A Usonian design that grew out of FLW’s earlier Prairie style houses, it was a modest one-story structure designed for the masses.
Sign me up! As one of the masses living in suburbia, I’m always looking for distinction (and an
affordable wooded lot) in the midst of my cookie cutter existence.
Wright was 86 when he designed Kentuck Knob for the Hagans (Isaac Newton and his wife Bernardine) in 1953. Wow, no Social Security for this workhorse! The Hagan's were looking to “partially remove” themselves from urban living.
I.N. Hagen gave $96,000 when it was all said and done, just a bit more than his $60,000 stipulated budget (Hagan gave Wright a budget exactly half of what he was actually willing to pay after Kaufmann warned I.N. of Wright’s propensity to run over budget).
British Lord Peter Palumbo, former Chairman of the Arts Council of Great Britain and architecture connoisseur gave up $600,000 in 1985 when he purchased Kentuck Knob. Peter Palumbo obviously doesn’t take his architecture connoisseur status lightly; he also bought Mies van der Rohe’s Farnsworth House in Plano, Illinois in 1968 and sold the house in auction in 2003, preferring to make Kentuck Knob his primary residence while in the United States.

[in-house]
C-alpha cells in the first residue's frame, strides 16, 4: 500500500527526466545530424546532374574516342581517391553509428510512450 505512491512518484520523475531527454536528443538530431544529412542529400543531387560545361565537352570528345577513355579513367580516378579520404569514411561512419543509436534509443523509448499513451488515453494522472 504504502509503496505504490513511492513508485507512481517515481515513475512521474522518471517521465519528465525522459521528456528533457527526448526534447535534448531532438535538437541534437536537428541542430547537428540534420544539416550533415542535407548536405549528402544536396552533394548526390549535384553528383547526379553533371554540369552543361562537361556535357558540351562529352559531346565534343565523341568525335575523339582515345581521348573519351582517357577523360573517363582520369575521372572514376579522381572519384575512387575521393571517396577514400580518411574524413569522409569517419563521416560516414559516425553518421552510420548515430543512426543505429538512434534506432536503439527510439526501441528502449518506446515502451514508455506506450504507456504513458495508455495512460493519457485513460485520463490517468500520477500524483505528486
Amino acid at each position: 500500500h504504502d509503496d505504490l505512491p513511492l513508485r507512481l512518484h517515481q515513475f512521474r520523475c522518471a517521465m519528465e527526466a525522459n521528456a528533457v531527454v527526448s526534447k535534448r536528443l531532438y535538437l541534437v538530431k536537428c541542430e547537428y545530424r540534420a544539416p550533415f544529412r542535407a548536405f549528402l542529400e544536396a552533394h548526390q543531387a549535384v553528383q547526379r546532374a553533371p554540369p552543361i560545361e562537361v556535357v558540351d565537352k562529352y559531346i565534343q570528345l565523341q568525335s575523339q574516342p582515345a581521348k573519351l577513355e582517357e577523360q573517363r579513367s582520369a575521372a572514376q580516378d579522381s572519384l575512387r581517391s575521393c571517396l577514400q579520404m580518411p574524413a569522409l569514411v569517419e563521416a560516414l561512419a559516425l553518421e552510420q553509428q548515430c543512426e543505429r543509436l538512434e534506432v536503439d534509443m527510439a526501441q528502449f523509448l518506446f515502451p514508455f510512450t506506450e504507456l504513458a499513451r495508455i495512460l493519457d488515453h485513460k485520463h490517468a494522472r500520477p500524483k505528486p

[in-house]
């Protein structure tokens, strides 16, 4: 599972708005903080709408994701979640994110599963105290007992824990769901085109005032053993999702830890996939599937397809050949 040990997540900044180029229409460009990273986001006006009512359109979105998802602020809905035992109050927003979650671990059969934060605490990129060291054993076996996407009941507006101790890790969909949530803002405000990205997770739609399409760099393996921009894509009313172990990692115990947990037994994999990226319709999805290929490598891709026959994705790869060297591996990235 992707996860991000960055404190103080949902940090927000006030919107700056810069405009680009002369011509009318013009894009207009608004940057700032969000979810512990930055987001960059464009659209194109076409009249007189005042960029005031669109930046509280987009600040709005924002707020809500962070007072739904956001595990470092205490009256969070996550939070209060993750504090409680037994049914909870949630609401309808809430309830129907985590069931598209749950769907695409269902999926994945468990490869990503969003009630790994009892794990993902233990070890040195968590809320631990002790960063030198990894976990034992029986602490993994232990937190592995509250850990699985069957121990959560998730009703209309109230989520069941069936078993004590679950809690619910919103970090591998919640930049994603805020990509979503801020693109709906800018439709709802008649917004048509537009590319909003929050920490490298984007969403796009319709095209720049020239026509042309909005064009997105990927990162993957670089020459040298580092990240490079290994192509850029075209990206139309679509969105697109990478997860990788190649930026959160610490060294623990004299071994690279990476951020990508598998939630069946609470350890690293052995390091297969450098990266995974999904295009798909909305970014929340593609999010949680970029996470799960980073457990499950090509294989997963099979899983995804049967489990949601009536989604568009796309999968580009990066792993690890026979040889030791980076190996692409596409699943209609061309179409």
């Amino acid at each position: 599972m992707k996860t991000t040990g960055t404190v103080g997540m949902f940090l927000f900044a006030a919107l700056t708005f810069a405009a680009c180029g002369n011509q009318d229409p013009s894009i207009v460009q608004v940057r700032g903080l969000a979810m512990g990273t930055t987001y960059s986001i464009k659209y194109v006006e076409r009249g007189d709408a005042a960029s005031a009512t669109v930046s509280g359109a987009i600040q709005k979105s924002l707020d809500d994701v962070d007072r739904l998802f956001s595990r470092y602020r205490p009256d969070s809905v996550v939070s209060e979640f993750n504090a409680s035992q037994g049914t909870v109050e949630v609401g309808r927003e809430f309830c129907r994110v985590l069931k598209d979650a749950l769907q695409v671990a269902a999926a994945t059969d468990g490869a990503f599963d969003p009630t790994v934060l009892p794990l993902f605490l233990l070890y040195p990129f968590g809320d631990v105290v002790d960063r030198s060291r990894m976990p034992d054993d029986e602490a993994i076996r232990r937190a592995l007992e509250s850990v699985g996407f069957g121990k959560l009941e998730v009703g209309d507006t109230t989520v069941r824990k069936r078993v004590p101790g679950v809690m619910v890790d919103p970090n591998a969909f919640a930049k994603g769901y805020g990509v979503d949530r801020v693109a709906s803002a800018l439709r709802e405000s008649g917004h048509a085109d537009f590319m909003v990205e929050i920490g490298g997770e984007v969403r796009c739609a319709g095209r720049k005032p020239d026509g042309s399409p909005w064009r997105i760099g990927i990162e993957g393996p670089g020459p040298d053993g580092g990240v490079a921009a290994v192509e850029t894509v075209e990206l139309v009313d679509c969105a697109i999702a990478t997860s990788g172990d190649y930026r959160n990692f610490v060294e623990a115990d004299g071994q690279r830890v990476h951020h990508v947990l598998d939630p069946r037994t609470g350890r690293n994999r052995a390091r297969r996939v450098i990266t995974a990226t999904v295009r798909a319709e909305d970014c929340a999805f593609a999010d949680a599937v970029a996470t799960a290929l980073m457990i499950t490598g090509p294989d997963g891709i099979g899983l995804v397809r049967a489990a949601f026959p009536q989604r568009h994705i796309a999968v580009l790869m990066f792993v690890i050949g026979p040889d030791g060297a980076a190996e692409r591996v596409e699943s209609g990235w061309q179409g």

Lord Palumbo and his wife Hayat Mroue opened Kentuck Knob for tours in 1996.
The 2200 square foot house is bigger than most Usonian homes; the crescent-shaped design is also unique. Wright likened it to that of a “polliwog.” The large living room and kitchen constitute the head or body; the four bedrooms form the tail.
I was suitably impressed by the hexagonal stone core (for those geometrically challenged, six equilateral triangles combine to form a hexagon) that housed the kitchen and rose above the hipped roof at the intersection of the living and bedroom wings.
Bottom Line on Kentuck Knob:
Verdict: I could actually see myself living in this modest house as opposed to the larger Fallingwater. This is a place of serenity, harmony, peace nestled in the woods as it is. I could probably give up my blood pressure medication if I lived here year round. If you make it to western Pennsylvania to see Fallingwater, be sure to continue seven miles down Chalk Hill-Ohiopyle Road to Kentuck Knob. You won’t regret it.
How to Get There: From Fallingwater head south on Fallingwater Road toward PA-381 N/Mill Run Road/Whites Bridge Road. Turn right onto PA-381 S/Mill Run Road. In approximately 4 miles, turn right onto Ohiopyle Road/Sr2010. Look for Kentuck Road/Sr2010, turn left to arrive at destination.
Insider Information: Because tours of both Fallingwater and Kentuck Knob are popular, certainly make reservations online prior to arriving. Private tours for both Fallingwater and Kentuck Knob can be secured through the Fallingwater website.